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A pan full of rocks with water dribbled into it is great. They do not care if it is mossy and dirty and in fact seem to prefer it. There is no making them use it that I am aware of.
 

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Aylett, VA 10-frame double deep Langstroth
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I have a birdbath with several large stones in it placed in the middle of my apiary. Add a few drops of bleach to get them to start using it. After that, do not let it go dry or they will find another, maybe much more distant, source.
Dont worry about cleaning it, like Vance alludes to, the nastier, the better.
 

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For some reason bees are attracted to bleach. Or chlorine. Basically, your neighbors pool. A little bleach seems to get them going.

I use a chicken waterer and float wine corks around the rim to give the bees a spot to land. But usually, they ignore it and use the bird bath in the back yard. Bees will be bees.....
 

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Can you tell me more about that contraption?
When plate is "full" of water the rods/pipes are above water level in (tube like) container and water doesn't flow. But when the plate is (almost) empty the pipes are heavier and they go down and water can flow from container to plate.
 

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I keep a screened rain barrel that's filled with gutter outflow. I fill the despised Boardman feeders with its skanky water when I see the bees ferrying water back from my pond. Saves them much effort on really hot days. Nobody steals water so the Boardmans are benign in this usage.

Nancy
 

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I use a dog water dispenser, with mossy rocks in it. To be honest, though, it's wet enough here that the bees rarely use it. If my neighbors didn't have a pool I wouldn't even bother. Haven't had the guts yet to ask them if their pool is the main source. :\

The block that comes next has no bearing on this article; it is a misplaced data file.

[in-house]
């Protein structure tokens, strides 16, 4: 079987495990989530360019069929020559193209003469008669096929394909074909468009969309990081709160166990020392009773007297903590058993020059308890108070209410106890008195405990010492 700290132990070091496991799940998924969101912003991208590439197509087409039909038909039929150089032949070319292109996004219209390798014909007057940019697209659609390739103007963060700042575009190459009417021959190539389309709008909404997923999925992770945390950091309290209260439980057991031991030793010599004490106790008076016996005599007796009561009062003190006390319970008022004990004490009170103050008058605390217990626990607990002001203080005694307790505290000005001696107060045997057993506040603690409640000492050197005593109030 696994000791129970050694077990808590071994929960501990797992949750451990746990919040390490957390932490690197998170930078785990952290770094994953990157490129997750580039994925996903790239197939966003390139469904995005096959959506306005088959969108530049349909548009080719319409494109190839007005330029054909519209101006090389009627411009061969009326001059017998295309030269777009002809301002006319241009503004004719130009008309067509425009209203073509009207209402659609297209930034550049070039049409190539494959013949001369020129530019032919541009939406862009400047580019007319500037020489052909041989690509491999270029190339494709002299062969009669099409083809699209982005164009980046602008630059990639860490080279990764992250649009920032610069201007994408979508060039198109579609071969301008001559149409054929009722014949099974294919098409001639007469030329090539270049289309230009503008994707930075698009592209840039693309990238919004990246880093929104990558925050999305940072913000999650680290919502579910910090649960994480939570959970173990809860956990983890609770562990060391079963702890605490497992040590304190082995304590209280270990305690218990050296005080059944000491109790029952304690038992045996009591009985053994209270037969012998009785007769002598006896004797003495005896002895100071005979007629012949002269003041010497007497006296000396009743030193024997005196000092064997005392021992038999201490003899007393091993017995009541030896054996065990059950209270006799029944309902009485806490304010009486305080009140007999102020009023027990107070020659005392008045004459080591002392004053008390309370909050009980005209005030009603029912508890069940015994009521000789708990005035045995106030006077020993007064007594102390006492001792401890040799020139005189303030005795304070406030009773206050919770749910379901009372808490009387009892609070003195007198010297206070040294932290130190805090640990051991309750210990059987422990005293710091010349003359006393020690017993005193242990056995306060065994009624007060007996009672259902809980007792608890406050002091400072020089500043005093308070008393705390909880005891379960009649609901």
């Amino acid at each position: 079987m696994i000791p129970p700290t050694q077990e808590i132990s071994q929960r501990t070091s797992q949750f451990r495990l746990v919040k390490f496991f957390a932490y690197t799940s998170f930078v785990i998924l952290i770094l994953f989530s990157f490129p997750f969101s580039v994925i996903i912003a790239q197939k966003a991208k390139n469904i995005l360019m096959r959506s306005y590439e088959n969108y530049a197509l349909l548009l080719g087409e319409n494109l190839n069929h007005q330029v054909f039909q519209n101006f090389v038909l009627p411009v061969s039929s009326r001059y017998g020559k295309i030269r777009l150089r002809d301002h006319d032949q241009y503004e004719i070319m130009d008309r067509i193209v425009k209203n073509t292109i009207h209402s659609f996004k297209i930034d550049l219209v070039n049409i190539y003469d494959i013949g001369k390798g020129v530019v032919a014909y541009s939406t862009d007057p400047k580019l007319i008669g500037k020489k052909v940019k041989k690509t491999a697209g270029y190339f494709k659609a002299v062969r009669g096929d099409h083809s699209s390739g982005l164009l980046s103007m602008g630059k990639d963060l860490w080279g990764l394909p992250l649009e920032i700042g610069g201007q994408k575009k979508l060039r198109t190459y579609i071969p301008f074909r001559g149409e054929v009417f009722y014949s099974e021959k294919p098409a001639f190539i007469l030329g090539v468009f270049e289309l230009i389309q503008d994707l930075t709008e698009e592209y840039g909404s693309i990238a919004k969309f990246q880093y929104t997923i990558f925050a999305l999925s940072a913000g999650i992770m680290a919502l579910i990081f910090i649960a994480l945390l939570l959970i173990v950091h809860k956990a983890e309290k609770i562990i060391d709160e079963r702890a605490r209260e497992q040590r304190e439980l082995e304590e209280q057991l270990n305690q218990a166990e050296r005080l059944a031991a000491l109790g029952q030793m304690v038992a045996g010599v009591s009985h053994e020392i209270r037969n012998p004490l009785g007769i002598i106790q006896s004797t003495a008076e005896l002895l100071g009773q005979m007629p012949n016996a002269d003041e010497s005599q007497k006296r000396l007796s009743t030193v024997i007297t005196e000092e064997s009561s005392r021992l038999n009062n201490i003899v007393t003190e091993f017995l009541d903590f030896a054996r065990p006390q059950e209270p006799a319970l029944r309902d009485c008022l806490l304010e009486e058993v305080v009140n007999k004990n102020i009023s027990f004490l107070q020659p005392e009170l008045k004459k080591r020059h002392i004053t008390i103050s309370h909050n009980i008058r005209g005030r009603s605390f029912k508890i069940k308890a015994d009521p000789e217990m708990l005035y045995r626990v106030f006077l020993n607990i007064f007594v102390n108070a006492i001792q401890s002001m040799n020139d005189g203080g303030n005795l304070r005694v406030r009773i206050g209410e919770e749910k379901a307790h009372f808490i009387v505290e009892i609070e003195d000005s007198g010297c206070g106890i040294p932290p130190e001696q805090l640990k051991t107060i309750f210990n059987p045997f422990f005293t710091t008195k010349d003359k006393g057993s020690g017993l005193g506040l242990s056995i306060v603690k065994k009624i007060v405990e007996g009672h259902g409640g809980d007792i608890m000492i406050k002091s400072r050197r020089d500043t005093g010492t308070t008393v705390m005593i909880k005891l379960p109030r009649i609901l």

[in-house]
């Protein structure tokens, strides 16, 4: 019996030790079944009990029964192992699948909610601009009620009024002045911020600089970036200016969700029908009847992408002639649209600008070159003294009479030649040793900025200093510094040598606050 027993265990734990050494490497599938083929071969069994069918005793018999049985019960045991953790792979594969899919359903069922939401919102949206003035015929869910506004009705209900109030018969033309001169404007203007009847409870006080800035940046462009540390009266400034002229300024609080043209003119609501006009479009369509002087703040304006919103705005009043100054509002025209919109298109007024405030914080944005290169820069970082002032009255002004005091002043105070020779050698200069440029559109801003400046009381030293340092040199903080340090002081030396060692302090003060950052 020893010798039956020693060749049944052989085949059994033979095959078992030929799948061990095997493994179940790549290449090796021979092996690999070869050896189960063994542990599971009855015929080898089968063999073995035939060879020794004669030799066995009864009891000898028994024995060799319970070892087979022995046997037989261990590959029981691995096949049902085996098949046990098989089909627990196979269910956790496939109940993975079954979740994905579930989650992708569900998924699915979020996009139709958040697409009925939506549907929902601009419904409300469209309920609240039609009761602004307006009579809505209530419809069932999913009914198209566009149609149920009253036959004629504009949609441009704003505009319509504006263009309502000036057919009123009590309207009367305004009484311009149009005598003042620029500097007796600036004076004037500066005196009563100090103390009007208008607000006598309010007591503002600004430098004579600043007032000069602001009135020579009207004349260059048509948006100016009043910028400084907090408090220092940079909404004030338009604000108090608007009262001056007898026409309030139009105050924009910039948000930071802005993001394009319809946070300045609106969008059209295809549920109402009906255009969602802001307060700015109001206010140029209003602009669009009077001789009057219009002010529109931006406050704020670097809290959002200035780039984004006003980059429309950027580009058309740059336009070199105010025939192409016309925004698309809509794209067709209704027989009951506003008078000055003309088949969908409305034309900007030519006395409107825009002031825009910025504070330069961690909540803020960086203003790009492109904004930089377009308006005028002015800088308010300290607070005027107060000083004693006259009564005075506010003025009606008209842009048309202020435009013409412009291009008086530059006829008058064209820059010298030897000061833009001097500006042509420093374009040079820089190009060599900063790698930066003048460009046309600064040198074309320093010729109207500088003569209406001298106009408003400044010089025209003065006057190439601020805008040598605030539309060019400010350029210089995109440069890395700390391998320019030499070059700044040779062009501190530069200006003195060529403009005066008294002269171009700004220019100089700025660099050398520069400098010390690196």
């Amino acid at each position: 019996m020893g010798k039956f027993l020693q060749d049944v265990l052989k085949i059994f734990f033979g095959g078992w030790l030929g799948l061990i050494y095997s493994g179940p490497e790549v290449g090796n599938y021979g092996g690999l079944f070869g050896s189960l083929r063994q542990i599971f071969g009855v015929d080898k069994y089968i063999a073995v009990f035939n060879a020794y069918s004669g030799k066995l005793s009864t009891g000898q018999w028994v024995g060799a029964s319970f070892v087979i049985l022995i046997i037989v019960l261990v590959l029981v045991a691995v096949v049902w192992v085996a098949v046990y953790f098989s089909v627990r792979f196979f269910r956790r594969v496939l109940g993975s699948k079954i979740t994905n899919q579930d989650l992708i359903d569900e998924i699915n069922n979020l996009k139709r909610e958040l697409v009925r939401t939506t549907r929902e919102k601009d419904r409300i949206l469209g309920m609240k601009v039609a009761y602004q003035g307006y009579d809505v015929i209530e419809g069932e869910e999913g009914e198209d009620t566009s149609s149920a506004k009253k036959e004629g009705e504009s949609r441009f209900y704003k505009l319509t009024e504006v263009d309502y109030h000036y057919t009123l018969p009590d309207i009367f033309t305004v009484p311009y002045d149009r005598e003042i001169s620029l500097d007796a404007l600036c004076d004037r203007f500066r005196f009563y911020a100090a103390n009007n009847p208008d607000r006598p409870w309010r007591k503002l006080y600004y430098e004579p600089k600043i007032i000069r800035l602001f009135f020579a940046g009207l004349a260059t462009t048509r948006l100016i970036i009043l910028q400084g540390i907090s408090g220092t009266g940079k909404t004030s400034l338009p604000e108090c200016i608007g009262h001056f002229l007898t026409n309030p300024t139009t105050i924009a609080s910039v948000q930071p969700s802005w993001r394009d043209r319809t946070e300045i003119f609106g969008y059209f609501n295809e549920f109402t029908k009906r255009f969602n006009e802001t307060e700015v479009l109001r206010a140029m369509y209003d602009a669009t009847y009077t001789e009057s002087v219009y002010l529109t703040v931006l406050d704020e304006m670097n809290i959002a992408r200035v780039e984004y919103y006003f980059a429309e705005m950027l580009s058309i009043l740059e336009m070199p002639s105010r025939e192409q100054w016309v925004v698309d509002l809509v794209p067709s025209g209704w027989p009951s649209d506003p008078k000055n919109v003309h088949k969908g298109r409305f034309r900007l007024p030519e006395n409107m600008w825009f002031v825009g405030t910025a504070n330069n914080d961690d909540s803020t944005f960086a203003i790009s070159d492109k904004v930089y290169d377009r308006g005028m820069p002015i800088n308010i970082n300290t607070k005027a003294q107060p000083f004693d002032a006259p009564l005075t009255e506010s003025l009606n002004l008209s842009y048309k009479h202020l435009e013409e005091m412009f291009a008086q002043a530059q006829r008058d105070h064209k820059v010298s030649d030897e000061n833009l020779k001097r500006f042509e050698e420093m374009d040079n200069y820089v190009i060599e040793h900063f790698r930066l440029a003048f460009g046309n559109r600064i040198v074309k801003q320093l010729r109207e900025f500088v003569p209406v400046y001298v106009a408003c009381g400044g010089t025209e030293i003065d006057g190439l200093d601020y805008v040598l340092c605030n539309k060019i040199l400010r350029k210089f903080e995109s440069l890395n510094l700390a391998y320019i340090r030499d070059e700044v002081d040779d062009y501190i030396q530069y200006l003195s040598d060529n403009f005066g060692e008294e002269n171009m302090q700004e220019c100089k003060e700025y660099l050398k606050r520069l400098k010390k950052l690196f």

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I use a plastic chicken waterer with stones or sticks in it to keep them from drowning. If it is not during honey flow, you can first put out sugar syrup and they will find it! Then change to water and they will use it from then on. One of my apiaries goes through 3 gallons a day in the summer. :)
 

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I put a 28-gallon metal horse bucket in my apiary. I put some nice water plants in that they can land on and mosquitofish to keep the other bugs away.
 

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I only have a few hives, so in summer-fall, I just use a shallow bowl filled with stones and pour water every morning. In case I forget to refill, I have another bowl placed over my lotus pond, which continuously gets water from the pond through a solar powered submerged pump. During winter - early spring, I move the bowl under a roof and put it on a heater (a panel heater for a chicken coop, placed horizontally). Very popular with my bees.
 

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I use a plastic chicken waterer with stones or sticks in it to keep them from drowning. If it is not during honey flow, you can first put out sugar syrup and they will find it! Then change to water and they will use it from then on. One of my apiaries goes through 3 gallons a day in the summer. :)
Interesting to read and knew about such interesting things.
 
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